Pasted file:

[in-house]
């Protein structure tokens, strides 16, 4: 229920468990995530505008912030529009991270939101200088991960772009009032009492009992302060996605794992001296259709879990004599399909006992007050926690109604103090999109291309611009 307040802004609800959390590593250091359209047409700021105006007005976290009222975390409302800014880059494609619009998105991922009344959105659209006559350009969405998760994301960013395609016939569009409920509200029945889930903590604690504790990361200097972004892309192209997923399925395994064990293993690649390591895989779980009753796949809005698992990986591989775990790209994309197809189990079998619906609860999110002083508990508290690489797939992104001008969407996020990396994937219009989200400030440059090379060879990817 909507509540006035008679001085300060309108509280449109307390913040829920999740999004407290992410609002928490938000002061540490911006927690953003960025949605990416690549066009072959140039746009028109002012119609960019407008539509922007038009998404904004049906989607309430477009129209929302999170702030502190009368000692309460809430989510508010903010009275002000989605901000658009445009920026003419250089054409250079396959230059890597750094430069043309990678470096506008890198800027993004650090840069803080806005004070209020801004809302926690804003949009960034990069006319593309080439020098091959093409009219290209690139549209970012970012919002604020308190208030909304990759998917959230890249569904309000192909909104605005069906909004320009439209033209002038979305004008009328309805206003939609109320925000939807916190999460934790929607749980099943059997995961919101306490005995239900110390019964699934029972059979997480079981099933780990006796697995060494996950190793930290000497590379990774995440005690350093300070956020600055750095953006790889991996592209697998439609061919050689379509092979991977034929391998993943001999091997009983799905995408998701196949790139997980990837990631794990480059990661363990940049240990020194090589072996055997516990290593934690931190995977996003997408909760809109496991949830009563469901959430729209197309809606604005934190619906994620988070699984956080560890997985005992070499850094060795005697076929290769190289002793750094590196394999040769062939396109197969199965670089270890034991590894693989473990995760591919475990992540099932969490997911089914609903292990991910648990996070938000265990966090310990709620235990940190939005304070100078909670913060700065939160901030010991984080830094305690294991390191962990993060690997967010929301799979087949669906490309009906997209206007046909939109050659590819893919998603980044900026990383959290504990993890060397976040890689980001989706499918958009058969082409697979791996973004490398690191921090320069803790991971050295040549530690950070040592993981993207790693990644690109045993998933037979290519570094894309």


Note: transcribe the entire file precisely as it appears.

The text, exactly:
[in-house]
């Protein structure tokens, strides 16, 4: 229920468990995530505008912030529009991270939101200088991960772009009032009492009992302060996605794992001296259709879990004599399909006992007050926690109604103090999109291309611009 307040802004609800959390590593250091359209047409700021105006007005976290009222975390409302800014880059494609619009998105991922009344959105659209006559350009969405998760994301960013395609016939569009409920509200029945889930903590604690504790990361200097972004892309192209997923399925395994064990293993690649390591895989779980009753796949809005698992990986591989775990790209994309197809189990079998619906609860999110002083508990508290690489797939992104001008969407996020990396994937219009989200400030440059090379060879990817 909507509540006035008679001085300060309108509280449109307390913040829920999740999004407290992410609002928490938000002061540490911006927690953003960025949605990416690549066009072959140039746009028109002012119609960019407008539509922007038009998404904004049906989607309430477009129209929302999170702030502190009368000692309460809430989510508010903010009275002000989605901000658009445009920026003419250089054409250079396959230059890597750094430069043309990678470096506008890198800027993004650090840069803080806005004070209020801004809302926690804003949009960034990069006319593309080439020098091959093409009219290209690139549209970012970012919002604020308190208030909304990759998917959230890249569904309000192909909104605005069906909004320009439209033209002038979305004008009328309805206003939609109320925000939807916190999460934790929607749980099943059997995961919101306490005995239900110390019964699934029972059979997480079981099933780990006796697995060494996950190793930290000497590379990774995440005690350093300070956020600055750095953006790889991996592209697998439609061919050689379509092979991977034929391998993943001999091997009983799905995408998701196949790139997980990837990631794990480059990661363990940049240990020194090589072996055997516990290593934690931190995977996003997408909760809109496991949830009563469901959430729209197309809606604005934190619906994620988070699984956080560890997985005992070499850094060795005697076929290769190289002793750094590196394999040769062939396109197969199965670089270890034991590894693989473990995760591919475990992540099932969490997911089914609903292990991910648990996070938000265990966090310990709620235990940190939005304070100078909670913060700065939160901030010991984080830094305690294991390191962990993060690997967010929301799979087949669906490309009906997209206007046909939109050659590819893919998603980044900026990383959290504990993890060397976040890689980001989706499918958009058969082409697979791996973004490398690191921090320069803790991971050295040549530690950070040592993981993207790693990644690109045993998933037979290519570094894309």